Osburh of Coventry
Osburh (or Osburga) was an Anglo-Saxon saint who rested at Coventry Cathedral. Although there is some tradition holding her to be an early 11th-century abbess of Coventry Abbey, it is suspected that her cult predates the Viking Age.
A 14th-century note in MS Bodley 438 mentions an early nunnery at Coventry. The 15th-century writer John Rous related that Cnut the Great destroyed the old Coventry minster, and noted that the "holy virgin Osburga now laid there in a noble shrine" (probably lay in the south transept of the church). As the Anglo-Saxon Chronicle records the devastation of neighbouring Warwickshire in 1016, Cnut's attack on a monastery at Coventry is possible.
Leofric's 1043 Coventry charter relates that the abbey was dedicated to Osburh (as well as St Mary, St Peter and All Saints), though this could potentially be a later addition. Osburh was said to rest at Coventry in the 12th-century resting-place list of Hugh Candidus.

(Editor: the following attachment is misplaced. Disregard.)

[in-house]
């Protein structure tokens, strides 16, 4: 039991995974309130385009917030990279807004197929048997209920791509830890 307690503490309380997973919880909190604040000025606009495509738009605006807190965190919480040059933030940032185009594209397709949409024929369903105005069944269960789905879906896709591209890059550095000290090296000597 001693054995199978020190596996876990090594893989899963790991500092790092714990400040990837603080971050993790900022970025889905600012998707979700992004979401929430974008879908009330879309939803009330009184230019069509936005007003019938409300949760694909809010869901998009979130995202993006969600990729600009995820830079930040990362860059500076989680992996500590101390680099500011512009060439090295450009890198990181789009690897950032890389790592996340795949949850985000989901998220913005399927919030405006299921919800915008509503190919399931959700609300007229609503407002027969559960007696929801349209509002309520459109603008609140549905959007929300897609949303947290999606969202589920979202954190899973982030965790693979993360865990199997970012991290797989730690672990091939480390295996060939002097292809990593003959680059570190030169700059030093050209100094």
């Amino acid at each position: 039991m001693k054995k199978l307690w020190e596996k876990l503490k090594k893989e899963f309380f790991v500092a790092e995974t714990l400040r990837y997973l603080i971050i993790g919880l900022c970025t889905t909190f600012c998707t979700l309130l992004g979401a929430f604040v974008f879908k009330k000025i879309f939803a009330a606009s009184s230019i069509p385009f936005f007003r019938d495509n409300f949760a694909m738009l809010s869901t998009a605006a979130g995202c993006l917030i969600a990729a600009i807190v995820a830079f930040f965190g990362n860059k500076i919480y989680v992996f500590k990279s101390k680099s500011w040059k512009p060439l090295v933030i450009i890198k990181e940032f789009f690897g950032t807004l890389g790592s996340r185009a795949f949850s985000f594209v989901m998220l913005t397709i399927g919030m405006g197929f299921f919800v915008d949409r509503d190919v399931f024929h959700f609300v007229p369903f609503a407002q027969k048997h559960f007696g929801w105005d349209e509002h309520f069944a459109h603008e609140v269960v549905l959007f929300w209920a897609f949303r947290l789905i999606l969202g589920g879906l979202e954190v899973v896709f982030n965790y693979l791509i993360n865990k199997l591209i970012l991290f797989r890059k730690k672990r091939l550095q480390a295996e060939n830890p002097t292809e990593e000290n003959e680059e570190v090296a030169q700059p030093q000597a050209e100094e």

She is mentioned the 13th-century Scandinavian Ribe Martyrology, which gives 21 January as her feast-day. According to a description of Coventry's relics made in 1539, her head was enclosed with copper and gold.
- Baxter, Stephen (2007), The Earls of Mercia: Lordship and Power in Late Anglo-Saxon England, Oxford: Oxford University Press, ISBN 978-0-19-923098-3
- Blair, John (2002), "A Handlist of Anglo-Saxon Saints", in Thacker, Alan; Sharpe, Richard, Local Saints and Local Churches in the Early Medieval West, Oxford: Oxford University Press, pp. 495–565, ISBN 0-19-820394-2